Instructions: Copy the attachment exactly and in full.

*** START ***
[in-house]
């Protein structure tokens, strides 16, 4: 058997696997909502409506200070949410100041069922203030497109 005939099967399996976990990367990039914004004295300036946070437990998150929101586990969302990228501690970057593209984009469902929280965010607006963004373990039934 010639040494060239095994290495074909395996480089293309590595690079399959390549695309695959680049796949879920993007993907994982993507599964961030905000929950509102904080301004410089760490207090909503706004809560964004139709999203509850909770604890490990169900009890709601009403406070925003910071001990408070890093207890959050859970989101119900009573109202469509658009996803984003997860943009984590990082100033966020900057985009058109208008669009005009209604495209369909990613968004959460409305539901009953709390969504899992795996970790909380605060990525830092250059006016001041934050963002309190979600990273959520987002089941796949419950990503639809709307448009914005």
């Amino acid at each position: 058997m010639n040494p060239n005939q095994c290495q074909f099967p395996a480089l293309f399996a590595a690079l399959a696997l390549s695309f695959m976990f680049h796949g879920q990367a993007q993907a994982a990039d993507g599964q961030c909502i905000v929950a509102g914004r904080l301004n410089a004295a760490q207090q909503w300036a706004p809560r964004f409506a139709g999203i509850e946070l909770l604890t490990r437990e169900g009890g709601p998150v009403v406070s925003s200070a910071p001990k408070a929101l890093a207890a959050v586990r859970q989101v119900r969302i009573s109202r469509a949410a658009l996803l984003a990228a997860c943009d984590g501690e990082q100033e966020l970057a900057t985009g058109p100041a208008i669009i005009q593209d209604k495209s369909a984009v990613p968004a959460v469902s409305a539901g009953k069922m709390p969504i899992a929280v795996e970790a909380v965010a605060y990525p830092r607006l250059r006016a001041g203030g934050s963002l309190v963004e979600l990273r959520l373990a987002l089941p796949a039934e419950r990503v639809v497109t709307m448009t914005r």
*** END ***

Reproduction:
[in-house]
């Protein structure tokens, strides 16, 4: 058997696997909502409506200070949410100041069922203030497109 005939099967399996976990990367990039914004004295300036946070437990998150929101586990969302990228501690970057593209984009469902929280965010607006963004373990039934 010639040494060239095994290495074909395996480089293309590595690079399959390549695309695959680049796949879920993007993907994982993507599964961030905000929950509102904080301004410089760490207090909503706004809560964004139709999203509850909770604890490990169900009890709601009403406070925003910071001990408070890093207890959050859970989101119900009573109202469509658009996803984003997860943009984590990082100033966020900057985009058109208008669009005009209604495209369909990613968004959460409305539901009953709390969504899992795996970790909380605060990525830092250059006016001041934050963002309190979600990273959520987002089941796949419950990503639809709307448009914005």
């Amino acid at each position: 058997m010639n040494p060239n005939q095994c290495q074909f099967p395996a480089l293309f399996a590595a690079l399959a696997l390549s695309f695959m976990f680049h796949g879920q990367a993007q993907a994982a990039d993507g599964q961030c909502i905000v929950a509102g914004r904080l301004n410089a004295a760490q207090q909503w300036a706004p809560r964004f409506a139709g999203i509850e946070l909770l604890t490990r437990e169900g009890g709601p998150v009403v406070s925003s200070a910071p001990k408070a929101l890093a207890a959050v586990r859970q989101v119900r969302i009573s109202r469509a949410a658009l996803l984003a990228a997860c943009d984590g501690e990082q100033e966020l970057a900057t985009g058109p100041a208008i669009i005009q593209d209604k495209s369909a984009v990613p968004a959460v469902s409305a539901g009953k069922m709390p969504i899992a929280v795996e970790a909380v965010a605060y990525p830092r607006l250059r006016a001041g203030g934050s963002l309190v963004e979600l990273r959520l373990a987002l089941p796949a039934e419950r990503v639809v497109t709307m448009t914005r």